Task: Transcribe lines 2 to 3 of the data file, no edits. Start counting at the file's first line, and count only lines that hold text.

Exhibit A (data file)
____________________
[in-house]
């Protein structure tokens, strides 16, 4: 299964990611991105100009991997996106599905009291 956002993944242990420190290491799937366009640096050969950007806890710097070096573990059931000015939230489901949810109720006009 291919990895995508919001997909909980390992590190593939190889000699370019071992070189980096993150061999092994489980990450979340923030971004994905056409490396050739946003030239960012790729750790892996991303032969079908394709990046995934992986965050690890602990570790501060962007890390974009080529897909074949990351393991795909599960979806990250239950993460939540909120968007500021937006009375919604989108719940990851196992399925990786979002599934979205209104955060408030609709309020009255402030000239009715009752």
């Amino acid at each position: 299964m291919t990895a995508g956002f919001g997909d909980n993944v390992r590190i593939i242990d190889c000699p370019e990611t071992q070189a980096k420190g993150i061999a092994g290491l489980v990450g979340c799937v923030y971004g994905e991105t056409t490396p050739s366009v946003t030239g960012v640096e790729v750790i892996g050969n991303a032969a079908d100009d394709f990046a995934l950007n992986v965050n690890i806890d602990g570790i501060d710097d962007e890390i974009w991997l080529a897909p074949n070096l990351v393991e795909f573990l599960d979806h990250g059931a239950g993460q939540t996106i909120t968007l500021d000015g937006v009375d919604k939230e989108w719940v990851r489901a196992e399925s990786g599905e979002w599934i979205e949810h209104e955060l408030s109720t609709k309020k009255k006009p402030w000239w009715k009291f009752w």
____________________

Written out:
């Protein structure tokens, strides 16, 4: 299964990611991105100009991997996106599905009291 956002993944242990420190290491799937366009640096050969950007806890710097070096573990059931000015939230489901949810109720006009 291919990895995508919001997909909980390992590190593939190889000699370019071992070189980096993150061999092994489980990450979340923030971004994905056409490396050739946003030239960012790729750790892996991303032969079908394709990046995934992986965050690890602990570790501060962007890390974009080529897909074949990351393991795909599960979806990250239950993460939540909120968007500021937006009375919604989108719940990851196992399925990786979002599934979205209104955060408030609709309020009255402030000239009715009752």
């Amino acid at each position: 299964m291919t990895a995508g956002f919001g997909d909980n993944v390992r590190i593939i242990d190889c000699p370019e990611t071992q070189a980096k420190g993150i061999a092994g290491l489980v990450g979340c799937v923030y971004g994905e991105t056409t490396p050739s366009v946003t030239g960012v640096e790729v750790i892996g050969n991303a032969a079908d100009d394709f990046a995934l950007n992986v965050n690890i806890d602990g570790i501060d710097d962007e890390i974009w991997l080529a897909p074949n070096l990351v393991e795909f573990l599960d979806h990250g059931a239950g993460q939540t996106i909120t968007l500021d000015g937006v009375d919604k939230e989108w719940v990851r489901a196992e399925s990786g599905e979002w599934i979205e949810h209104e955060l408030s109720t609709k309020k009255k006009p402030w000239w009715k009291f009752w």